Notre Dame Patents

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Description

This collection brings together all of the patents assigned to the University of Notre Dame from 1952 to the present, plus other selected patents prior to 1952. Each record includes a full-text searchable and accessible PDF document for the corresponding invention. The record also includes the present-day academic department with which the inventor was or would have been associated.

Why patents? According to the University’s IDEA Center, “Part of the University’s public service mission is to ensure that the results of its research are made available for public use and benefit. This is accomplished in many ways: through educating students, publishing results of research, and ensuring that inventions are developed into useful products and services for the benefit of the public.”

“Today, our research universities play an even more vital role in creating a better future—not only by educating close to 600,000 graduate students in science and engineering every year, but also, and critically, by performing more than 15% of U.S. R&D in 2011—and according to 2012 NSF data, accounted for the majority (53%) of national basic research. This research, some basic, some applied or ‘translational’ creates new technologies, new products and services, medicines, diagnostics — the list is long and impressive — but also, this research gives rise to entire new industries.” (David Winwood, “The Importance of Patents and Academic Technology Transfer,” March 26, 2015)

The collection also includes the most famous patent associated with Notre Dame, U.S. patent 1,811,959 from 1931, “Vinyl derivatives of acetylene and method of preparing the same” — in other words, synthetic rubber. Invented by Rev. Fr. Julius Nieuwland, CSC, and assigned to DuPont, this patent did, in fact, give rise to entire new industries. More about this invention may be found at the National Inventors Hall of Fame.

These patents are one more example of the University fulfilling Rev. Fr. Sorin’s vision of becoming a “powerful force for good.”

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  • Inventor(s):
    Xu Li, Malcolm J. Fraser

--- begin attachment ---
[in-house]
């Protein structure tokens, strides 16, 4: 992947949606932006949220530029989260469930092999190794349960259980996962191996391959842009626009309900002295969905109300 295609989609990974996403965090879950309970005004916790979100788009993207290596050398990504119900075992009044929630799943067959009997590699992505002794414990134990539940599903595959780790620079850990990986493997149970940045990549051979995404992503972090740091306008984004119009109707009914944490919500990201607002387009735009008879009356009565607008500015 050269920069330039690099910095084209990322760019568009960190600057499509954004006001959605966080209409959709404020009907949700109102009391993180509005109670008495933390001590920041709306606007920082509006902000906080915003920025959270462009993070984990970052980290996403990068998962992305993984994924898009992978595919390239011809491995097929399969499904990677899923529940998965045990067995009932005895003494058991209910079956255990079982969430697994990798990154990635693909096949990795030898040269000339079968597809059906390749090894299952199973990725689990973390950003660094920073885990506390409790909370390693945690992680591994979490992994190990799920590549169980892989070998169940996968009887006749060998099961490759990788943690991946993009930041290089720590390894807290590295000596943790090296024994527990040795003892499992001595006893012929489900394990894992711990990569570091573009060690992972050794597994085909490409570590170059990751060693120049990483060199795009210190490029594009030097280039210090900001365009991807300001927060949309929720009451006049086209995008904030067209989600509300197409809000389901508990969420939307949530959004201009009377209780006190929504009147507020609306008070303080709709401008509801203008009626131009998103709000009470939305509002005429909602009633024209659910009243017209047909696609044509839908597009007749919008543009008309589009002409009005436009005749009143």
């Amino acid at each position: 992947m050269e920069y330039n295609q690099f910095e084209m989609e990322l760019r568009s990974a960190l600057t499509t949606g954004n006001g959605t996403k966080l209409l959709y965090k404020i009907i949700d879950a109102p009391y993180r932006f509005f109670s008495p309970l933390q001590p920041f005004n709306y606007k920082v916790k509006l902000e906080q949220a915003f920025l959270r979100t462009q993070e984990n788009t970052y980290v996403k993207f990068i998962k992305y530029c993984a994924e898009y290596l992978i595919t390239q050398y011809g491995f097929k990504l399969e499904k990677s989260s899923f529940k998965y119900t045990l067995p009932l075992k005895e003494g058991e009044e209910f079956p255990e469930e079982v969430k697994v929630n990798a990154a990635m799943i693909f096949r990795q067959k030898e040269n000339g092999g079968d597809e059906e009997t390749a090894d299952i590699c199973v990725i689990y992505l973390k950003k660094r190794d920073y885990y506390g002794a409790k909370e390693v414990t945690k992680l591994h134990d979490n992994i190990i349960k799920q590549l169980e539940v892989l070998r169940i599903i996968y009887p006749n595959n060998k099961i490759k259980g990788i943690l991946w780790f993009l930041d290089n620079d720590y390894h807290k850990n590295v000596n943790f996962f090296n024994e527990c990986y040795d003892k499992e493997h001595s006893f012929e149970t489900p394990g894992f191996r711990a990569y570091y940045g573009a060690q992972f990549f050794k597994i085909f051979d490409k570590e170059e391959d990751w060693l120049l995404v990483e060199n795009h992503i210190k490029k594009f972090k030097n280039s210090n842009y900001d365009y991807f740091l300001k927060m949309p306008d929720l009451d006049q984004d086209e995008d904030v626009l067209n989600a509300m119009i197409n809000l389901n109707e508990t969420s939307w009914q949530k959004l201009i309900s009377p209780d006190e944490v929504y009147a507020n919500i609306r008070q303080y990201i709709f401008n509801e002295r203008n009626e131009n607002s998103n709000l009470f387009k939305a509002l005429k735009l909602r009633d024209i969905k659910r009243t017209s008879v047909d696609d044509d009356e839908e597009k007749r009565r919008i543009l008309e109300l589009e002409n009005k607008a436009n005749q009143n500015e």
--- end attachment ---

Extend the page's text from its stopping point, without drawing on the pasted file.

Patent Number:
    US 10087463 B2
    Description:

    The present invention provides a method for transforming an insect genome that has a much enhanced transformation frequency. The vectors and plasmids employed in the method are further described as transposition vectors that include a minimal amount of nucleotide sequence homologous to a 5’ region and a 3’ region of a native piggyBac nucleic acid sequence. The transformed cells or embryos may also be developed into transgenic organisms. Disclosed are minimal piggyBac-based plasmid con…

    Date Issued:
    2018-10-02
    Record Visibility:
    Public
    Resource Type
    Patent
  • Inventor(s):
    Malcolm J. Fraser, Xu Li
    Patent Number:
    US 6962810 B2
    Description:

    More efficient transfer of genes into host cells or embryos to transform the cells or embryos is facilitated by transposition vectors using the minimal amount of nucleotide sequences in the transposon piggyBac required for gene transfer. The transformed cells or embryos may be developed into transgenic organisms.

    Date Issued:
    2005-11-08
    Record Visibility:
    Public
    Resource Type
    Patent
  • Inventor(s):
    Malcolm J. Fraser, Xu Li
    Patent Number:
    US 7105343 B2
    Description:

    The present invention provides efficient transfer of genes into host cells or embryos to transform the cells or embryos by transposition vectors using the minimal amount of nucleotide sequences in the transposon piggyBac required for gene transfer. The transformed cells or embryos may also be developed into transgenic organisms.

    Date Issued:
    2006-09-12
    Record Visibility:
    Public
    Resource Type
    Patent